Bah humbug? Swear by it
It’s not some perennial “Christmahanakwanzika” observation because someone was rude to me on the cut-throat turf of a mall parking lot—now a 365-day-a-year custom.
No, a pervasive sense of boredom, dread and resignation just seems to be all around like never before. Usually it’s me—the absolute, all-time Ebenezer Grinch of the Cepeda family—who goes around bah-humbugging the holiday spectacle, already weary of premature Christmas sales, carols and cookies long before Thanksgiving.
This year I’ve been bombarded with data seeming to corroborate a feeling summed up by a tweet I ran across last week: “Plagued by first-world problems today. Taking deep breaths. I hate the holidays. … I want to remove myself from them forever.”
Is it any wonder that Google has made it so that the National Suicide Prevention Lifeline number appears prominently in search results when phrases such as “how to kill myself,” “suicide” and “I want to die” are typed into the box? And Facebook just implemented a new reporting service that allows users to report friends if they post a message similar to the one I saw on Twitter—vaguely, if not specifically, suicidal. A counselor from the National Suicide Prevention Lifeline is supposed to try to contact the sad friend through a chat messaging system.
Days after shoppers were pepper-sprayed in a Thanksgiving-night tussle over an Xbox and we were all still contemplating whether the almighty consumer should have the right to shop “Black Friday” sales during the early-evening hours of Turkey Thursday, a Poll Position survey reported that 61 percent of Americans feel we’ve started celebrating the Christmas season too early.
The only reason that number wasn’t higher is because 44 percent of 18- to 29-year-olds didn’t agree. I imagine they can’t remember a time when Christmas decorations weren’t displayed in craft stores during the month of August, and “Black Friday” and “Cyber Monday” were not much-hyped retail phenomena.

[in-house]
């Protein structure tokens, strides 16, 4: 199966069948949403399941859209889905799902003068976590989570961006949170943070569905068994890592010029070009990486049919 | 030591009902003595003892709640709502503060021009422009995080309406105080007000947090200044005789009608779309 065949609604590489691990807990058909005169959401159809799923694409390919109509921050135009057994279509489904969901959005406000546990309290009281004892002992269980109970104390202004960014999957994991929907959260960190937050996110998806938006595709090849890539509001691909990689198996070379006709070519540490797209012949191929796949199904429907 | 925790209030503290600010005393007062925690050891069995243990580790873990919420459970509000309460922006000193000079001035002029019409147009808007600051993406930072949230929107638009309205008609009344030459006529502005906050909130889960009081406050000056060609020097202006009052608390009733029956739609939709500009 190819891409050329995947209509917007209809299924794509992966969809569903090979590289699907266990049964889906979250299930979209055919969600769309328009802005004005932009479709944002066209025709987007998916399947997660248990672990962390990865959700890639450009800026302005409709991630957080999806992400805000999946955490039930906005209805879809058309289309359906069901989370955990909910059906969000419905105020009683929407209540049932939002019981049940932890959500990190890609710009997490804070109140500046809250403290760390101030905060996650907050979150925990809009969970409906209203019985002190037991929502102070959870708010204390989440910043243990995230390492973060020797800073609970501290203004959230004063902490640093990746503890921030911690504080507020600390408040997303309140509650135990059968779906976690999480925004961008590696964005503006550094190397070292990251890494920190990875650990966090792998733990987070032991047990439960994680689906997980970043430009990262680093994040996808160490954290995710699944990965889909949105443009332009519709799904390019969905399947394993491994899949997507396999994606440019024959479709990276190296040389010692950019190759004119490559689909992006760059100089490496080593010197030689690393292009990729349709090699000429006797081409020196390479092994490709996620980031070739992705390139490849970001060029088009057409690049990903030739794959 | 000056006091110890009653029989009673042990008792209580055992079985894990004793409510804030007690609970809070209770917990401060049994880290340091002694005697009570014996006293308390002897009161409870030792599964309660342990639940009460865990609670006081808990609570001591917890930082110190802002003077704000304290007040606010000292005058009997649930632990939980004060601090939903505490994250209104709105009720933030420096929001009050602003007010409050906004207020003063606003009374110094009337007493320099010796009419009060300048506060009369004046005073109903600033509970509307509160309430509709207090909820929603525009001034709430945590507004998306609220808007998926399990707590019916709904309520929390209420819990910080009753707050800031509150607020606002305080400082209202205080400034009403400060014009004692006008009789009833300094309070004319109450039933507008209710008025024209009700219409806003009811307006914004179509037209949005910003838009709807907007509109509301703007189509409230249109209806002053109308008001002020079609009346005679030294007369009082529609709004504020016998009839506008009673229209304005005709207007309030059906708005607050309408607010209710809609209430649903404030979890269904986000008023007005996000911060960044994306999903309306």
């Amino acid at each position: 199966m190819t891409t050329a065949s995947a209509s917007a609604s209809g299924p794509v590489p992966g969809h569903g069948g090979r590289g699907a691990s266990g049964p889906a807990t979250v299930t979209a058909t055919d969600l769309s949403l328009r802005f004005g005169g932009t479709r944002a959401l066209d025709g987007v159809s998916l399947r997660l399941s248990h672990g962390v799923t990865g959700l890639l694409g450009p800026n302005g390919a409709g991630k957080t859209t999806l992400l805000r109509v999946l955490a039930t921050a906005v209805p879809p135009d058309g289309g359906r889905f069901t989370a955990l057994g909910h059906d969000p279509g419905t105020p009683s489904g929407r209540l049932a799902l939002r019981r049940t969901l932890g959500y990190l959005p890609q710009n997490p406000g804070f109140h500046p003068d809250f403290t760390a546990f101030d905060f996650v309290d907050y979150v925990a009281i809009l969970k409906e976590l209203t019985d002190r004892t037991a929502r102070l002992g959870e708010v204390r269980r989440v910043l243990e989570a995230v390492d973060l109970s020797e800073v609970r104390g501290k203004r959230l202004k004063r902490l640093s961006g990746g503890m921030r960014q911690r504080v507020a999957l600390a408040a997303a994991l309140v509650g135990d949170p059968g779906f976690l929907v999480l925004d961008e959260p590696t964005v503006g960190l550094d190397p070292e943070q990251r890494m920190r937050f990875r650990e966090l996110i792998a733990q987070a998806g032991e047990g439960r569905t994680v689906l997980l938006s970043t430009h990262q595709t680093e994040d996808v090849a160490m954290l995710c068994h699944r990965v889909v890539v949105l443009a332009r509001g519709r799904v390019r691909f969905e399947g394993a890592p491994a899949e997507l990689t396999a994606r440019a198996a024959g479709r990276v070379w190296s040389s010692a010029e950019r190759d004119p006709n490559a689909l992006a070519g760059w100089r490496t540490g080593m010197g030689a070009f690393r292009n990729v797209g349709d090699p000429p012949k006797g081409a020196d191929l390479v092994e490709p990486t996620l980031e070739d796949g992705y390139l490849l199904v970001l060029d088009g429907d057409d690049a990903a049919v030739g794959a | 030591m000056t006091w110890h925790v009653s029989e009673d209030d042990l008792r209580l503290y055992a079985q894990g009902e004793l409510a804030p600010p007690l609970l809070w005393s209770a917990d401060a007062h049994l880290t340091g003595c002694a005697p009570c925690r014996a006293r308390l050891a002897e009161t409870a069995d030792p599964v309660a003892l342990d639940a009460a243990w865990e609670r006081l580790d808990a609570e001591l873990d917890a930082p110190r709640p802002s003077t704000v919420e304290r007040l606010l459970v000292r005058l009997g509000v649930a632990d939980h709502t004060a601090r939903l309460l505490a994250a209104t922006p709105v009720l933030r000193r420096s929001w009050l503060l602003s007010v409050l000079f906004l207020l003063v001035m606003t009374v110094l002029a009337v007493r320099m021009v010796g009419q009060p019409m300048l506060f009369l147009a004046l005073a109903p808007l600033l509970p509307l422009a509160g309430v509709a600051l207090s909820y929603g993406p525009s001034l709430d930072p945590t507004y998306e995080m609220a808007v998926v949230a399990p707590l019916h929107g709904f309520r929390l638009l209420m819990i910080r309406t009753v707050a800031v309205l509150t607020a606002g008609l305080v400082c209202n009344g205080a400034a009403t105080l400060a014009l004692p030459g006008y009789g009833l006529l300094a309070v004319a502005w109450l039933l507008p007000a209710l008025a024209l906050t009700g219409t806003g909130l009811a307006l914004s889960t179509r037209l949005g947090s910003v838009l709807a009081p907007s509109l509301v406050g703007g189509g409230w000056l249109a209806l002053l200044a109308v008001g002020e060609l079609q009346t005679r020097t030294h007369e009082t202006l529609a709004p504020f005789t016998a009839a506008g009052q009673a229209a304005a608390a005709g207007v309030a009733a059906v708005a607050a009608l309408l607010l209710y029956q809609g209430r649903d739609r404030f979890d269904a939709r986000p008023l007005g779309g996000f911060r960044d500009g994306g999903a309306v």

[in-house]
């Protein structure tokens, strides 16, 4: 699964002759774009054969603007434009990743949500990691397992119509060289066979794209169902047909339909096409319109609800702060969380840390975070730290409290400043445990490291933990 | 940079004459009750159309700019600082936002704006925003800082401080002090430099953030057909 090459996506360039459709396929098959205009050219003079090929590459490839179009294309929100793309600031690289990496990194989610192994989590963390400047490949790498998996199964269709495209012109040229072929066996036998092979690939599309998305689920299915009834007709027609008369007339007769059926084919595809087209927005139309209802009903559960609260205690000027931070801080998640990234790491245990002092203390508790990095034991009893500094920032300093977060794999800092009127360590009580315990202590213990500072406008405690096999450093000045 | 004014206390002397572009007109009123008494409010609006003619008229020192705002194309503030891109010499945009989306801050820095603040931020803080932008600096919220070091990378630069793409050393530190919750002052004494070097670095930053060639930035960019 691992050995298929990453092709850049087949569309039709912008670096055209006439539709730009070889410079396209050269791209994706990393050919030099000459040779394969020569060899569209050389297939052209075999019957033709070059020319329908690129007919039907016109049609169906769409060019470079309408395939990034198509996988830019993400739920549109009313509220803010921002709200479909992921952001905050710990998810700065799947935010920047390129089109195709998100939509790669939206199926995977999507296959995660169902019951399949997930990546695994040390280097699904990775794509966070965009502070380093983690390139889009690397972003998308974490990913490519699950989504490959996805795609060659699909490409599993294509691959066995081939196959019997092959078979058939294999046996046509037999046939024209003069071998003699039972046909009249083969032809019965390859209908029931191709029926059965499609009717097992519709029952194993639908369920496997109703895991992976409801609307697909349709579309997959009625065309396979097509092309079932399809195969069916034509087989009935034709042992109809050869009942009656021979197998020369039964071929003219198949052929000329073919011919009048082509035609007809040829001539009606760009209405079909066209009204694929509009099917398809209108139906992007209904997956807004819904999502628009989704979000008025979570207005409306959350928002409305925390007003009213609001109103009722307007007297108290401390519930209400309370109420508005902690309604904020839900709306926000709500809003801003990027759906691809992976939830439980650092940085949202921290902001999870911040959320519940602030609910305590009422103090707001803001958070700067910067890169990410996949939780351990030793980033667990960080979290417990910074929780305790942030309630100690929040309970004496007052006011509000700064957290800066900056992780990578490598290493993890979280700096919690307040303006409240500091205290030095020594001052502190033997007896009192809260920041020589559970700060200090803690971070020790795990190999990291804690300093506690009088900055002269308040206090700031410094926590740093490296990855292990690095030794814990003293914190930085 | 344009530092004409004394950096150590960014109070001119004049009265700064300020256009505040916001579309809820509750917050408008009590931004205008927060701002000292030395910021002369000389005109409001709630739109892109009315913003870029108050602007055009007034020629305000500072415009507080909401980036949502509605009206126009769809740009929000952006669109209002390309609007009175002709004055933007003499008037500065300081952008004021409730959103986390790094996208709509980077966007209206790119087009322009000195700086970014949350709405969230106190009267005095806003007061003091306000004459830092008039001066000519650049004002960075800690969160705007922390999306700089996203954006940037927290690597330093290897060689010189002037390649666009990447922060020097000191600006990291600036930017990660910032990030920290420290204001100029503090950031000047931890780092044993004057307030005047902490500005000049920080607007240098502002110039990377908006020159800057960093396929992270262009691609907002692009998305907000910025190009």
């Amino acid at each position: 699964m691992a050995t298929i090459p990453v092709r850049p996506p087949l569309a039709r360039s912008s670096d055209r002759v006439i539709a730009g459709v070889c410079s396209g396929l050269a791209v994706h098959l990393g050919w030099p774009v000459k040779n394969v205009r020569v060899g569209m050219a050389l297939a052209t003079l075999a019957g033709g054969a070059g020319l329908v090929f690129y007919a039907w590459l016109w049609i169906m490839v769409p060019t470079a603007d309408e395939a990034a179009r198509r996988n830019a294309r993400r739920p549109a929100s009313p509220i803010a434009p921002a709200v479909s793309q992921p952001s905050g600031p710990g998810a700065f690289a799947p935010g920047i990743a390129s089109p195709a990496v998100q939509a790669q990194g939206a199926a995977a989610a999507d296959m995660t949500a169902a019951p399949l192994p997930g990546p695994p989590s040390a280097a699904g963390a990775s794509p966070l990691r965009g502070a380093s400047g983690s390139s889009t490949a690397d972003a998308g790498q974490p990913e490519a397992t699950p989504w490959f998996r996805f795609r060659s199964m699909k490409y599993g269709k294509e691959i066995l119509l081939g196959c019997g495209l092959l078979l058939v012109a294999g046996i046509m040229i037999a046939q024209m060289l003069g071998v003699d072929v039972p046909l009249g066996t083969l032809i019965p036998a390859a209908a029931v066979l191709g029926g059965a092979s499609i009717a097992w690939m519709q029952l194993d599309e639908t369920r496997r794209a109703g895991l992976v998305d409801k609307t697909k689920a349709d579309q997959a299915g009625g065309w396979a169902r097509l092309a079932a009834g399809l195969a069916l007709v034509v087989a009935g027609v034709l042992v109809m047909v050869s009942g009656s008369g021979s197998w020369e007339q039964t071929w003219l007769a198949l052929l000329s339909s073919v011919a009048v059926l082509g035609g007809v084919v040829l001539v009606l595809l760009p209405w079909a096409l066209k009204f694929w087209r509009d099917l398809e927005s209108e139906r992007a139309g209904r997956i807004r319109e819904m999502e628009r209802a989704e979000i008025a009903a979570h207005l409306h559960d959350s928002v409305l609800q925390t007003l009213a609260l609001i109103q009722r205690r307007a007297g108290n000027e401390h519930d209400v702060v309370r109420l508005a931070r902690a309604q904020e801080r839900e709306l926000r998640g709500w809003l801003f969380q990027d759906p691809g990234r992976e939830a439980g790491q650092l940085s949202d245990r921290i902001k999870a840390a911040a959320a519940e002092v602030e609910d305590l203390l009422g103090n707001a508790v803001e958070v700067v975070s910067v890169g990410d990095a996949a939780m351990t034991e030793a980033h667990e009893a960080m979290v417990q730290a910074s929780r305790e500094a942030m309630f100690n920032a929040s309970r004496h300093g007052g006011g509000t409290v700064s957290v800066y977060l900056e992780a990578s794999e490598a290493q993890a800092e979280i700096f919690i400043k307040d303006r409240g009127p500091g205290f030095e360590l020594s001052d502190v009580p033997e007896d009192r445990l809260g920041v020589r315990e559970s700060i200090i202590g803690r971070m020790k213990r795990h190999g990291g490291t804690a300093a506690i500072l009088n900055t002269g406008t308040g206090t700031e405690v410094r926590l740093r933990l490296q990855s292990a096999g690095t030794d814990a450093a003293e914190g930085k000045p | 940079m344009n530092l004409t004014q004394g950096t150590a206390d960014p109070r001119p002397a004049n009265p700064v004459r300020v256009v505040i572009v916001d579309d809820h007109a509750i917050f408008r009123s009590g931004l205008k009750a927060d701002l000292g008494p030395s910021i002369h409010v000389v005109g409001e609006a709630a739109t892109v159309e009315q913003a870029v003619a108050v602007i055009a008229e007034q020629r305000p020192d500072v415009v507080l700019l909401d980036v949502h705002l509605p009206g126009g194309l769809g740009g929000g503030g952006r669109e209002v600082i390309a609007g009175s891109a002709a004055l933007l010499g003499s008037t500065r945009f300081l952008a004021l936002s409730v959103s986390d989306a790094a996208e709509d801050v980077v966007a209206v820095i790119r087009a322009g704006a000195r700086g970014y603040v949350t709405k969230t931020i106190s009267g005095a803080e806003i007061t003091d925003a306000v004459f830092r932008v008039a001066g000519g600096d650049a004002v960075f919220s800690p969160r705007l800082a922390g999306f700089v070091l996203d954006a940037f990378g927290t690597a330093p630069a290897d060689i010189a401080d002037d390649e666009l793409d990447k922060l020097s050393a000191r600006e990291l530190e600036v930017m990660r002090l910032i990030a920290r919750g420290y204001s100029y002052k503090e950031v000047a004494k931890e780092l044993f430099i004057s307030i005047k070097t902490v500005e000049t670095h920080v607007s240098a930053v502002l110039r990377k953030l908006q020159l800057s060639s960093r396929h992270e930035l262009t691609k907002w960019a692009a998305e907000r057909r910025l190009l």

There are so many explanations for being unmerry this year, not the least of which is that the economy is still in the dumps and, for many, this will be at least the fourth year in a row that the bounty under the tree will be more meager than it was the year before. A lot more people won’t have to worry about feigning delight about getting an ugly Christmas sweater—chances are there won’t be one.
Consumer Reports magazine’s recent “Holiday Jeers” survey found that “35 million Americans actually despise ‘having to be nice’ during the holidays”—and that was only No. 10 on an 11-item list of holiday exasperations.
“Seeing certain relatives” was No. 6, and my email inbox is stuffed with guides for traversing the canyons of familial ire during endless visits to rarely seen acquaintances and family. I have articles and story ideas about ways to “put the joy back into the holidays this year,” how to politely ask guests to not take phone calls or send text messages during sit-down dinners, and tips for talking about racism, immigration, recent coming-outs and other topics that can ruin holiday get-togethers.
On the bright side, there is at least one free, non-alcoholic method of letting off some of the steam that will inevitably build up over the next two weeks’ worth of office parties, family get-togethers and next-to-impossible lavish and/or romantic New Year’s Eve expectations.
A study published in December’s Journal of Pain backed up prior research showing that swearing produces a pain-lessening effect for many people, especially those who don’t usually pepper their speech with this kind of language.
As far as I can tell, this leaves out great swaths of the population. But for those who usually keep their putrid thoughts to themselves—and those who will spend too many hours reining in their tongues around bosses, elders and kiddies—give controlled swearing a try.
When you finally get overwhelmed, slip into an empty bedroom and head for the pillow, cower in the bathroom with a hand towel wadded in your mouth, or, better yet, “take the garbage out” and let ’er rip.
Fa la la la la, la, la la la la.
Esther Cepeda is a columnist for the Washington Post Writers Group. Her email address is firstname.lastname@example.org.